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Based on an idea by Daniel Kraus And Guillermo del Toro

From master story teller, Guillermo del Toro, comes THE SHAPE OF WATER - an other-worldly fairy tale, set against the backdrop of Cold War era America circa 1963. In the hidden high-security government laboratory where she works, lonely Elisa (Sally Hawkins) is trapped in a life of silence and isolation. Elisa's life is changed forever when she and co-worker Zelda (Octavia Spencer) discover a secret classified experiment. Rounding out the cast are Michael Shannon, Richard Jenkins, Michael Stuhlbarg and Doug Jones.

  • Pre-show and trailers run for approximately 20 minutes before the movie starts.2 hr 3 minR
  • Drama
Promotional image for The Shape Of Water

AMC Exclusive: Healing, Magical and Emotional

THE SHAPE OF WATER is a moving story with a message of acceptance: “Love is love,” and there is a monster inside all of us. The cast share how del Toro makes the unlovely beautiful in this clip.

Promotional image for The Shape Of Water

AMC Exclusive: Elements of All Genres in One Film

Whether you love historical dramas, fantasy films or fairy tales, THE SHAPE OF WATER will capture your heart and attention. Hear from the cast and writer-director-producer Guillermo del Toro.

Cast & Crew

  • Michael Shannon

    Michael ShannonRichard Strickland

    Michael Corbett Shannon was born and raised in Lexington, Kentucky, the son of Geraldine Hine, a lawyer, and Donald Sutherlin Shannon, an accounting professor at DePaul University. His grandfather was entomologist Raymond Corbett Shannon. Shannon began his professional stage career in Chicago. His first acting role was in "Winterset" at the Illinois Theatre Center. Over the next several years, he continued working on the stage with such companies as Steppenwolf, The Next Lab and the Red Orchid Theatre. He subsequently relocated to London for a year, and performed on stage in London's West End in such productions as "Woyzeck", "Killer Joe" and "Bug". While in Chicago, Shannon also kept busy in front of movie and television cameras, most notably in the big screen project Chicago Cab (1997), based on the long-running stage play "Hellcab". Kangaroo Jack (2003) marked the third Jerry Bruckheimer production in which Shannon has appeared. He also appeared in Bad Boys II (2003), directed by Michael Bay and starring Will Smith and Martin Lawrence, and in Grand Theft Parsons (2003), with Johnny Knoxville and Christina Applegate. In addition, Shannon appeared in Pearl Harbor (2001), also directed by Bay. His other film credits also include Curtis Hanson's 8 Mile (2002); Cameron Crowe's Vanilla Sky (2001) with Tom Cruise; Carl Franklin's High Crimes (2002) with Morgan Freeman; John Waters' Cecil B. DeMented (2000), and Joel Schumacher's war drama Tigerland (2000).
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  • Richard Jenkins

    Richard JenkinsGiles

  • Sally Hawkins

    Sally HawkinsElisa Esposito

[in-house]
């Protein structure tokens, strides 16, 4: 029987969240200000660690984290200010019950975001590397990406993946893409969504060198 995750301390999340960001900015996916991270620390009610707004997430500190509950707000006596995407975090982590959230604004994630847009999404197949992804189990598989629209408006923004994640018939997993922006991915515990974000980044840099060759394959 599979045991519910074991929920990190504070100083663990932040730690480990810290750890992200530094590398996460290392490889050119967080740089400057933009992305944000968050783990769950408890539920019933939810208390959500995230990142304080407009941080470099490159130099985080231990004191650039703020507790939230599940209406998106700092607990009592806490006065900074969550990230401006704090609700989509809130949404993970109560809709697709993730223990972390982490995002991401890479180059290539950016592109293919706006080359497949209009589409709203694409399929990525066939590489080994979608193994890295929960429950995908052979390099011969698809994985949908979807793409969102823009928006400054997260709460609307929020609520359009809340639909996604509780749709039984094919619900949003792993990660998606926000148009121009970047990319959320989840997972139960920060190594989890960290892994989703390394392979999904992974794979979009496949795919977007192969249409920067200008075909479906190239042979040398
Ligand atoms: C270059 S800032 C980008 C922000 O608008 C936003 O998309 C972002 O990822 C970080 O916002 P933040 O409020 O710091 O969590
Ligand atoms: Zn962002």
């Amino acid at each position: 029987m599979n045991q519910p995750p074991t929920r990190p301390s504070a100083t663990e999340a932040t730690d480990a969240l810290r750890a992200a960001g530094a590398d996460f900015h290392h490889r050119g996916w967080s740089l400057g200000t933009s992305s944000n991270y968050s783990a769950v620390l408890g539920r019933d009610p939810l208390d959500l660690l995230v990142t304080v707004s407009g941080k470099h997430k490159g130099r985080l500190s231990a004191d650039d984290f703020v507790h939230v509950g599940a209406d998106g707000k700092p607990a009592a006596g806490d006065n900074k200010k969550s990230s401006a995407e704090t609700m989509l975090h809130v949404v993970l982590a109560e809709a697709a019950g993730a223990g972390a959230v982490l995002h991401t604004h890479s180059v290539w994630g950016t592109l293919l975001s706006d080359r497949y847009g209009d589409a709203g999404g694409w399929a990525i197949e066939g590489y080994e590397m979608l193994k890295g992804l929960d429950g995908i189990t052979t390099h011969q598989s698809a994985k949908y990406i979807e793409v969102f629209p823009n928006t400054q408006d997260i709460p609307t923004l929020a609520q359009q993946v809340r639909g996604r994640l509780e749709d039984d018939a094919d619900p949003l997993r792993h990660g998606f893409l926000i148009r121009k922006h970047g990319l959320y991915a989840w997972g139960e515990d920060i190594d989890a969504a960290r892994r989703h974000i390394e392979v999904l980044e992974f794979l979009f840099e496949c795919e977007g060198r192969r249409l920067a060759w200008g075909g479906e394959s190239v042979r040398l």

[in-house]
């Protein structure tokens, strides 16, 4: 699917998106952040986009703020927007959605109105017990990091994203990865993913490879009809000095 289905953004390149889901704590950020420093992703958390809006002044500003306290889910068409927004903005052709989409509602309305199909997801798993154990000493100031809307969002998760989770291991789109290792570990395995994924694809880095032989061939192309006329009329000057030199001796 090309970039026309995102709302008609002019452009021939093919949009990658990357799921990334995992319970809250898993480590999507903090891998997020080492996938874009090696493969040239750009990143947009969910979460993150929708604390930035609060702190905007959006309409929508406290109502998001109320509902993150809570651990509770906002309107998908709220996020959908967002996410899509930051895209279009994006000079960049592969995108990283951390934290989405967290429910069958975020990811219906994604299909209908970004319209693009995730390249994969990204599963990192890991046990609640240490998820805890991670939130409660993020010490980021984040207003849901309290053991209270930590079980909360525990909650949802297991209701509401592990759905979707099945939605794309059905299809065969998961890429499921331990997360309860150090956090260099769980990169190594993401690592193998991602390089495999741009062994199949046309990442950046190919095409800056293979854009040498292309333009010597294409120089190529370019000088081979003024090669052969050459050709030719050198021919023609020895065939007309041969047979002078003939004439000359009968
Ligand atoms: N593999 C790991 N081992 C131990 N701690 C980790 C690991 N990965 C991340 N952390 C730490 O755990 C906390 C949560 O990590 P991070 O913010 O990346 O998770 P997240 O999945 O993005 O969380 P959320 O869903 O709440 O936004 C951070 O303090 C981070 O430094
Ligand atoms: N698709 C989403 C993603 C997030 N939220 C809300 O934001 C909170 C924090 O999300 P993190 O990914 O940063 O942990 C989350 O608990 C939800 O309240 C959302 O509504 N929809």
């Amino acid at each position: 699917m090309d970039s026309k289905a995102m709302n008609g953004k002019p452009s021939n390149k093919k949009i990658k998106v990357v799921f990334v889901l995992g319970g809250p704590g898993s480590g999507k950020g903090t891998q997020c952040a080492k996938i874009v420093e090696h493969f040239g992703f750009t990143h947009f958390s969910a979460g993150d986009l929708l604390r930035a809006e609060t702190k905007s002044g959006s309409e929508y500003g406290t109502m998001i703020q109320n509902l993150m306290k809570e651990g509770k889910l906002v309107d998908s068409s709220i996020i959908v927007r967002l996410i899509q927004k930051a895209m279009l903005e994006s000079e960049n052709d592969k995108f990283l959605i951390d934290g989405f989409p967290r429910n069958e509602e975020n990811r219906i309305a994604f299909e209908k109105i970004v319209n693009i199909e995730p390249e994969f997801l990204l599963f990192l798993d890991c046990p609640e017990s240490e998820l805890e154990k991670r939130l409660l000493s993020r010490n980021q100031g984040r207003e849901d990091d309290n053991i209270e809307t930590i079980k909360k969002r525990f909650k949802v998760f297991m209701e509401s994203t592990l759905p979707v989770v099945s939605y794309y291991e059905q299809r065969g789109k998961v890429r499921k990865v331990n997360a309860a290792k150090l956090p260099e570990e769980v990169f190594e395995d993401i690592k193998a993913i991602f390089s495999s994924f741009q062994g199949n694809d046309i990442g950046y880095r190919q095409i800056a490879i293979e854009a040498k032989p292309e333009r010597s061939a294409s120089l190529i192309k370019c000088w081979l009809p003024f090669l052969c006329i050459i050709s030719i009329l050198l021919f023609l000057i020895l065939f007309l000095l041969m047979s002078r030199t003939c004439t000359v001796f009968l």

Sally Cecilia Hawkins was born in 1976 in Lewisham hospital, London, England, to Jacqui and Colin Hawkins, authors and illustrators of children's books. She is of English and Irish descent. Hawkins was brought up in Greenwich, in southeast London. She attended James Allen's Girls' School in Dulwich. She graduated from the Royal Academy of Dramatic Art in 1998. Hawkins' theatre appearances include Much Ado About Nothing (2000), A Midsummer Night's Dream (2000), Misconceptions (2001), Country Music (2004), and David Hare's adaptation of Federico García Lorca's play The House of Bernarda Alba in 2005. Hawkins made her first notable screen performance as Samantha in the 2002 Mike Leigh film All or Nothing (2002). She also appeared as Slasher in the 2004 film Layer Cake (2004). She played the role of Zena Blake in the BBC adaptation of Sarah Waters' novel, Tipping the Velvet (2002) in 2002. Her first major television role came in 2005, when she played Susan Trinder in the BAFTA-nominated BBC drama Fingersmith (2005), an adaptation of Sarah Waters' novel of the same name, in which she co-starred with Imelda Staunton, as she had in Vera Drake (2004). Since then she has gone on to star in another BBC adaptation, Patrick Hamilton's Twenty Thousand Streets Under the Sky. Hawkins appeared in three episodes of the BBC comedy series Little Britain (2003), in addition to Ed Reardon's Week on BBC Radio 4. She has also contributed to the BBC Radio 4 series Concrete Cow. In 2006, Hawkins returned to the stage, appearing at the Royal Court Theatre in Jez Butterworth's The Winterling. In 2007, she played the lead in a new film of Jane Austen's Persuasion, and followed this with her critically acclaimed performance in Happy-Go-Lucky (2008). Questions and a minor controversy arose when Hawkins was not nominated for an Academy Award for her performance as Poppy. It was the first year since 2000-01 that the winner of the Golden Globe for Best Actress in a Motion Picture Musical or Comedy was not nominated for an Academy Award, and the first year since 1995-96 that no one from the category was nominated. During 2006 she also made uncredited appearances in Richard Ayoade's Man to Man with Dean Learner where she played various uncredited roles from Personal Assistant to Wife of Steve Pising in various deleted scenes included on the DVD. Hawkins' 2009-10 films included Desert Flower (2009), Never Let Me Go (2010), and Happy Ever Afters (2009). In November 2010, she appeared on Broadway as Vivie in Mrs. Warren's Profession. In 2011, Hawkins appeared in Submarine (2010) and had a supporting role in the film adaptation of Jane Eyre (2011). In 2017, Sally was highly critically acclaimed for her role as Elisa, a mute janitor, in director Guillermo del Toro fantasy drama The Shape of Water (2017).